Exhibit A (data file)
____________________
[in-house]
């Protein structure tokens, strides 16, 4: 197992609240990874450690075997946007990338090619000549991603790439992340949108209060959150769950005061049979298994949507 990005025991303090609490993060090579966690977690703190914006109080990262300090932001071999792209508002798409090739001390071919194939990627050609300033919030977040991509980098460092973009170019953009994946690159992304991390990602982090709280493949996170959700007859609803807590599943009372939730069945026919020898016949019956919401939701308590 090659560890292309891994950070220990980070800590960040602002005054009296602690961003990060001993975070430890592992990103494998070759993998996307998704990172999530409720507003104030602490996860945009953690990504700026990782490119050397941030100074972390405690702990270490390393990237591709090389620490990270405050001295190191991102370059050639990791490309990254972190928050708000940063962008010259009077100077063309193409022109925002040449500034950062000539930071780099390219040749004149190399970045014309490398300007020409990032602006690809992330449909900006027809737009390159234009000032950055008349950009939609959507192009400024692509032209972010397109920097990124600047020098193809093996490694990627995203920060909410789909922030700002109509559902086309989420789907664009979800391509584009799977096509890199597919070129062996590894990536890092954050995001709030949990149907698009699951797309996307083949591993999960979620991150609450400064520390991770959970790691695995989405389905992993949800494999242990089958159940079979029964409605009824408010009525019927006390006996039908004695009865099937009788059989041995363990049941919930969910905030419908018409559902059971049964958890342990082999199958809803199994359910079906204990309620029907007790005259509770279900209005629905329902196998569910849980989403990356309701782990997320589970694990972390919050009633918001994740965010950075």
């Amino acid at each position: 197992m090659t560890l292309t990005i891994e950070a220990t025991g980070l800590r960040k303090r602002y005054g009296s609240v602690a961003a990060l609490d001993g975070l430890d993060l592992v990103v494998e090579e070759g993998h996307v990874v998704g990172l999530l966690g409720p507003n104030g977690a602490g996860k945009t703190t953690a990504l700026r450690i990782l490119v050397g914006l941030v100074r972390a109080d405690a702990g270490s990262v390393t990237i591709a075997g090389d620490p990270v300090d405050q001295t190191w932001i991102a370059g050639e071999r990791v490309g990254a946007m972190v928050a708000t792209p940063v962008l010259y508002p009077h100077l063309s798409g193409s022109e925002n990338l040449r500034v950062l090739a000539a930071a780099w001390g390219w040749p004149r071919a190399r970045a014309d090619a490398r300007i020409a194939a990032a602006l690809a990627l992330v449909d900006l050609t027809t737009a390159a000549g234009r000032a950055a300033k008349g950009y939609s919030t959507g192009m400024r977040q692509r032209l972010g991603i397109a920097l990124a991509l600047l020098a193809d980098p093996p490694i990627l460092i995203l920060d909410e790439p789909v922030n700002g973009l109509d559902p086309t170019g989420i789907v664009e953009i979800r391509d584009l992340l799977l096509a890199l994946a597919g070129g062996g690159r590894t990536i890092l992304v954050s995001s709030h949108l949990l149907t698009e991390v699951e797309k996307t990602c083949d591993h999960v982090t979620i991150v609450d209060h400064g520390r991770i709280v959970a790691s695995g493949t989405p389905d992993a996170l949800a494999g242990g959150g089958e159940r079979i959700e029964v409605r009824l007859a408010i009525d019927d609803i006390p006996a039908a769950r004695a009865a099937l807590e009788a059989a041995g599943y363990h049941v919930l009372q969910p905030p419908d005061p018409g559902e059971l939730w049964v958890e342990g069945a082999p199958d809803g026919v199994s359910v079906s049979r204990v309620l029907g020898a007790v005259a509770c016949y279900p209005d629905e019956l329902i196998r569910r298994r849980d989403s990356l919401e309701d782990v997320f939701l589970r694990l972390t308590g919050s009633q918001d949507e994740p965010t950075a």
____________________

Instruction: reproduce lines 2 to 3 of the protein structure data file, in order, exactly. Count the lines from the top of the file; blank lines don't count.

């Protein structure tokens, strides 16, 4: 197992609240990874450690075997946007990338090619000549991603790439992340949108209060959150769950005061049979298994949507 990005025991303090609490993060090579966690977690703190914006109080990262300090932001071999792209508002798409090739001390071919194939990627050609300033919030977040991509980098460092973009170019953009994946690159992304991390990602982090709280493949996170959700007859609803807590599943009372939730069945026919020898016949019956919401939701308590 090659560890292309891994950070220990980070800590960040602002005054009296602690961003990060001993975070430890592992990103494998070759993998996307998704990172999530409720507003104030602490996860945009953690990504700026990782490119050397941030100074972390405690702990270490390393990237591709090389620490990270405050001295190191991102370059050639990791490309990254972190928050708000940063962008010259009077100077063309193409022109925002040449500034950062000539930071780099390219040749004149190399970045014309490398300007020409990032602006690809992330449909900006027809737009390159234009000032950055008349950009939609959507192009400024692509032209972010397109920097990124600047020098193809093996490694990627995203920060909410789909922030700002109509559902086309989420789907664009979800391509584009799977096509890199597919070129062996590894990536890092954050995001709030949990149907698009699951797309996307083949591993999960979620991150609450400064520390991770959970790691695995989405389905992993949800494999242990089958159940079979029964409605009824408010009525019927006390006996039908004695009865099937009788059989041995363990049941919930969910905030419908018409559902059971049964958890342990082999199958809803199994359910079906204990309620029907007790005259509770279900209005629905329902196998569910849980989403990356309701782990997320589970694990972390919050009633918001994740965010950075």
């Amino acid at each position: 197992m090659t560890l292309t990005i891994e950070a220990t025991g980070l800590r960040k303090r602002y005054g009296s609240v602690a961003a990060l609490d001993g975070l430890d993060l592992v990103v494998e090579e070759g993998h996307v990874v998704g990172l999530l966690g409720p507003n104030g977690a602490g996860k945009t703190t953690a990504l700026r450690i990782l490119v050397g914006l941030v100074r972390a109080d405690a702990g270490s990262v390393t990237i591709a075997g090389d620490p990270v300090d405050q001295t190191w932001i991102a370059g050639e071999r990791v490309g990254a946007m972190v928050a708000t792209p940063v962008l010259y508002p009077h100077l063309s798409g193409s022109e925002n990338l040449r500034v950062l090739a000539a930071a780099w001390g390219w040749p004149r071919a190399r970045a014309d090619a490398r300007i020409a194939a990032a602006l690809a990627l992330v449909d900006l050609t027809t737009a390159a000549g234009r000032a950055a300033k008349g950009y939609s919030t959507g192009m400024r977040q692509r032209l972010g991603i397109a920097l990124a991509l600047l020098a193809d980098p093996p490694i990627l460092i995203l920060d909410e790439p789909v922030n700002g973009l109509d559902p086309t170019g989420i789907v664009e953009i979800r391509d584009l992340l799977l096509a890199l994946a597919g070129g062996g690159r590894t990536i890092l992304v954050s995001s709030h949108l949990l149907t698009e991390v699951e797309k996307t990602c083949d591993h999960v982090t979620i991150v609450d209060h400064g520390r991770i709280v959970a790691s695995g493949t989405p389905d992993a996170l949800a494999g242990g959150g089958e159940r079979i959700e029964v409605r009824l007859a408010i009525d019927d609803i006390p006996a039908a769950r004695a009865a099937l807590e009788a059989a041995g599943y363990h049941v919930l009372q969910p905030p419908d005061p018409g559902e059971l939730w049964v958890e342990g069945a082999p199958d809803g026919v199994s359910v079906s049979r204990v309620l029907g020898a007790v005259a509770c016949y279900p209005d629905e019956l329902i196998r569910r298994r849980d989403s990356l919401e309701d782990v997320f939701l589970r694990l972390t308590g919050s009633q918001d949507e994740p965010t950075a």